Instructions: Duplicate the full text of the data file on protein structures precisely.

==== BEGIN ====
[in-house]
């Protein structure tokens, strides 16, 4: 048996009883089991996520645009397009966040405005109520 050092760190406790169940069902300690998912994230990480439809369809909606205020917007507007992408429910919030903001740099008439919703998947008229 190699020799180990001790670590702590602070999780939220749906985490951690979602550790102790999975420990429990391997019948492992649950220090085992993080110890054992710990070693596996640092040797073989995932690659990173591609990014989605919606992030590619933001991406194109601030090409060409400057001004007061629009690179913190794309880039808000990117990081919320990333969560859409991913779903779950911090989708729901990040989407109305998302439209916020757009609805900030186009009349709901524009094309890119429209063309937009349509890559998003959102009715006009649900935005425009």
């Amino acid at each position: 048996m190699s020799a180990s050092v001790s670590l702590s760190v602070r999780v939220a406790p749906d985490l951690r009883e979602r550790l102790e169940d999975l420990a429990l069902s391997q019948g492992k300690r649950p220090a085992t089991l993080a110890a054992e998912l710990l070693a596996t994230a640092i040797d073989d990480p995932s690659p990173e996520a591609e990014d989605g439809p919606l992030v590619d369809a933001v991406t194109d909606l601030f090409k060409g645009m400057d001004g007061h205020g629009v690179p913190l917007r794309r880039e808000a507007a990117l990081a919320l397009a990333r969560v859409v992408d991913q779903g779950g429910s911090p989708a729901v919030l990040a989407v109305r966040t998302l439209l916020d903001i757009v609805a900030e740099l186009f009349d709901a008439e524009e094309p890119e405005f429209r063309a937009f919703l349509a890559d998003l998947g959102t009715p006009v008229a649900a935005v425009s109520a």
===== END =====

[in-house]
């Protein structure tokens, strides 16, 4: 048996009883089991996520645009397009966040405005109520 050092760190406790169940069902300690998912994230990480439809369809909606205020917007507007992408429910919030903001740099008439919703998947008229 190699020799180990001790670590702590602070999780939220749906985490951690979602550790102790999975420990429990391997019948492992649950220090085992993080110890054992710990070693596996640092040797073989995932690659990173591609990014989605919606992030590619933001991406194109601030090409060409400057001004007061629009690179913190794309880039808000990117990081919320990333969560859409991913779903779950911090989708729901990040989407109305998302439209916020757009609805900030186009009349709901524009094309890119429209063309937009349509890559998003959102009715006009649900935005425009």
């Amino acid at each position: 048996m190699s020799a180990s050092v001790s670590l702590s760190v602070r999780v939220a406790p749906d985490l951690r009883e979602r550790l102790e169940d999975l420990a429990l069902s391997q019948g492992k300690r649950p220090a085992t089991l993080a110890a054992e998912l710990l070693a596996t994230a640092i040797d073989d990480p995932s690659p990173e996520a591609e990014d989605g439809p919606l992030v590619d369809a933001v991406t194109d909606l601030f090409k060409g645009m400057d001004g007061h205020g629009v690179p913190l917007r794309r880039e808000a507007a990117l990081a919320l397009a990333r969560v859409v992408d991913q779903g779950g429910s911090p989708a729901v919030l990040a989407v109305r966040t998302l439209l916020d903001i757009v609805a900030e740099l186009f009349d709901a008439e524009e094309p890119e405005f429209r063309a937009f919703l349509a890559d998003l998947g959102t009715p006009v008229a649900a935005v425009s109520a």